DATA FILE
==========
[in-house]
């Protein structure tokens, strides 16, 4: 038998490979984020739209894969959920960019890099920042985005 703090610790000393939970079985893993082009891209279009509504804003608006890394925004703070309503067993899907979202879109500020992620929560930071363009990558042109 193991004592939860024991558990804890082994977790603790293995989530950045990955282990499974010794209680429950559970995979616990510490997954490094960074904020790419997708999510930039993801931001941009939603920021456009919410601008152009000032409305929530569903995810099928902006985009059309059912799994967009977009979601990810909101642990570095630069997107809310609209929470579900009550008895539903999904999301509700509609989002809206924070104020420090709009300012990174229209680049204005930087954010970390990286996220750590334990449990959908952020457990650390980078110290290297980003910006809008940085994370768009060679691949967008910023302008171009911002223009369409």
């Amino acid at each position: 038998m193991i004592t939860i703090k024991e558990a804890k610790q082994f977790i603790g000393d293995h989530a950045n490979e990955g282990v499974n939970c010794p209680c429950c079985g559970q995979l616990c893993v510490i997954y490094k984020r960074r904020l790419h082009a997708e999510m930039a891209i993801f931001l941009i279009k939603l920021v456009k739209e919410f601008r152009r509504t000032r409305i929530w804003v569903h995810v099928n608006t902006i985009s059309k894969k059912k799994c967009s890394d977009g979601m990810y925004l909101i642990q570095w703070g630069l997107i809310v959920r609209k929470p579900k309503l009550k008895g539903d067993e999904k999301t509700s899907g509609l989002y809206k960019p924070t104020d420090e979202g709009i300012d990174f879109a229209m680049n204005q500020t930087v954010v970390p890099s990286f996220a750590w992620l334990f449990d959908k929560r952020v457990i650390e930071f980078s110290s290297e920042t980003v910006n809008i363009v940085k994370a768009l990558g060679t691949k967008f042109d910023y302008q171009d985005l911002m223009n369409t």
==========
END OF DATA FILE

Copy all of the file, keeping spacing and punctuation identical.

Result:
[in-house]
């Protein structure tokens, strides 16, 4: 038998490979984020739209894969959920960019890099920042985005 703090610790000393939970079985893993082009891209279009509504804003608006890394925004703070309503067993899907979202879109500020992620929560930071363009990558042109 193991004592939860024991558990804890082994977790603790293995989530950045990955282990499974010794209680429950559970995979616990510490997954490094960074904020790419997708999510930039993801931001941009939603920021456009919410601008152009000032409305929530569903995810099928902006985009059309059912799994967009977009979601990810909101642990570095630069997107809310609209929470579900009550008895539903999904999301509700509609989002809206924070104020420090709009300012990174229209680049204005930087954010970390990286996220750590334990449990959908952020457990650390980078110290290297980003910006809008940085994370768009060679691949967008910023302008171009911002223009369409």
């Amino acid at each position: 038998m193991i004592t939860i703090k024991e558990a804890k610790q082994f977790i603790g000393d293995h989530a950045n490979e990955g282990v499974n939970c010794p209680c429950c079985g559970q995979l616990c893993v510490i997954y490094k984020r960074r904020l790419h082009a997708e999510m930039a891209i993801f931001l941009i279009k939603l920021v456009k739209e919410f601008r152009r509504t000032r409305i929530w804003v569903h995810v099928n608006t902006i985009s059309k894969k059912k799994c967009s890394d977009g979601m990810y925004l909101i642990q570095w703070g630069l997107i809310v959920r609209k929470p579900k309503l009550k008895g539903d067993e999904k999301t509700s899907g509609l989002y809206k960019p924070t104020d420090e979202g709009i300012d990174f879109a229209m680049n204005q500020t930087v954010v970390p890099s990286f996220a750590w992620l334990f449990d959908k929560r952020v457990i650390e930071f980078s110290s290297e920042t980003v910006n809008i363009v940085k994370a768009l990558g060679t691949k967008f042109d910023y302008q171009d985005l911002m223009n369409t």